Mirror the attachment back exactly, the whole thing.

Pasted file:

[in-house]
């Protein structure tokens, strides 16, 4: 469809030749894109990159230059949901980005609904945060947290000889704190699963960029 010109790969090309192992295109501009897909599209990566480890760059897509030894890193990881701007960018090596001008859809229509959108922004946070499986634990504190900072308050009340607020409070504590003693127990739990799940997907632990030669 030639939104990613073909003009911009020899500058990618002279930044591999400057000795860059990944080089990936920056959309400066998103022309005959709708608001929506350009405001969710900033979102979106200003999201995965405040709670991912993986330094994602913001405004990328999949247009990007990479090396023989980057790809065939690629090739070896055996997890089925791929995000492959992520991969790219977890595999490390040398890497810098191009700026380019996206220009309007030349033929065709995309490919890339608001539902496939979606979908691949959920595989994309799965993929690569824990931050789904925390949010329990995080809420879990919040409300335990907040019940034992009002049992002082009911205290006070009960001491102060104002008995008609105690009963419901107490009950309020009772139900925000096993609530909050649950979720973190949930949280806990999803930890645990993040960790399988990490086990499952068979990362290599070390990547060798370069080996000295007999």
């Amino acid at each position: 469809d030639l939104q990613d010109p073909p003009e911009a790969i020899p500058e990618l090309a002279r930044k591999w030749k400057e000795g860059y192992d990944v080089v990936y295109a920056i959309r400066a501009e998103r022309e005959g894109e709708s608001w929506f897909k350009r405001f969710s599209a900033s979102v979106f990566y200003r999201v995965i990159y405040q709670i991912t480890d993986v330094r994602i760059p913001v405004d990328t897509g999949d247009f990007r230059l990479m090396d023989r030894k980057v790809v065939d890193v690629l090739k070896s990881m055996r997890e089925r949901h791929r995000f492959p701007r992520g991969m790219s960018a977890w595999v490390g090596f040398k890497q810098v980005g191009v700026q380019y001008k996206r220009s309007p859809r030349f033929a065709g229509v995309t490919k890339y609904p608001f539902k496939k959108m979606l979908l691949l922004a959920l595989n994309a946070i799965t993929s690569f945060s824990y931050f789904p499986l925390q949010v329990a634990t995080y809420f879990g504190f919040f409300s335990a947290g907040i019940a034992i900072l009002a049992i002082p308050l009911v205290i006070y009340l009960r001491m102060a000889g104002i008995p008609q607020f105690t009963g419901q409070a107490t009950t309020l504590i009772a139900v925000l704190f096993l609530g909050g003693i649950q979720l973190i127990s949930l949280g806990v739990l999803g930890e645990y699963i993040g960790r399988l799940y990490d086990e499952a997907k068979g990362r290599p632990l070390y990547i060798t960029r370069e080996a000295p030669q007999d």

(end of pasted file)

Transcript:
[in-house]
């Protein structure tokens, strides 16, 4: 469809030749894109990159230059949901980005609904945060947290000889704190699963960029 010109790969090309192992295109501009897909599209990566480890760059897509030894890193990881701007960018090596001008859809229509959108922004946070499986634990504190900072308050009340607020409070504590003693127990739990799940997907632990030669 030639939104990613073909003009911009020899500058990618002279930044591999400057000795860059990944080089990936920056959309400066998103022309005959709708608001929506350009405001969710900033979102979106200003999201995965405040709670991912993986330094994602913001405004990328999949247009990007990479090396023989980057790809065939690629090739070896055996997890089925791929995000492959992520991969790219977890595999490390040398890497810098191009700026380019996206220009309007030349033929065709995309490919890339608001539902496939979606979908691949959920595989994309799965993929690569824990931050789904925390949010329990995080809420879990919040409300335990907040019940034992009002049992002082009911205290006070009960001491102060104002008995008609105690009963419901107490009950309020009772139900925000096993609530909050649950979720973190949930949280806990999803930890645990993040960790399988990490086990499952068979990362290599070390990547060798370069080996000295007999």
């Amino acid at each position: 469809d030639l939104q990613d010109p073909p003009e911009a790969i020899p500058e990618l090309a002279r930044k591999w030749k400057e000795g860059y192992d990944v080089v990936y295109a920056i959309r400066a501009e998103r022309e005959g894109e709708s608001w929506f897909k350009r405001f969710s599209a900033s979102v979106f990566y200003r999201v995965i990159y405040q709670i991912t480890d993986v330094r994602i760059p913001v405004d990328t897509g999949d247009f990007r230059l990479m090396d023989r030894k980057v790809v065939d890193v690629l090739k070896s990881m055996r997890e089925r949901h791929r995000f492959p701007r992520g991969m790219s960018a977890w595999v490390g090596f040398k890497q810098v980005g191009v700026q380019y001008k996206r220009s309007p859809r030349f033929a065709g229509v995309t490919k890339y609904p608001f539902k496939k959108m979606l979908l691949l922004a959920l595989n994309a946070i799965t993929s690569f945060s824990y931050f789904p499986l925390q949010v329990a634990t995080y809420f879990g504190f919040f409300s335990a947290g907040i019940a034992i900072l009002a049992i002082p308050l009911v205290i006070y009340l009960r001491m102060a000889g104002i008995p008609q607020f105690t009963g419901q409070a107490t009950t309020l504590i009772a139900v925000l704190f096993l609530g909050g003693i649950q979720l973190i127990s949930l949280g806990v739990l999803g930890e645990y699963i993040g960790r399988l799940y990490d086990e499952a997907k068979g990362r290599p632990l070390y990547i060798t960029r370069e080996a000295p030669q007999d």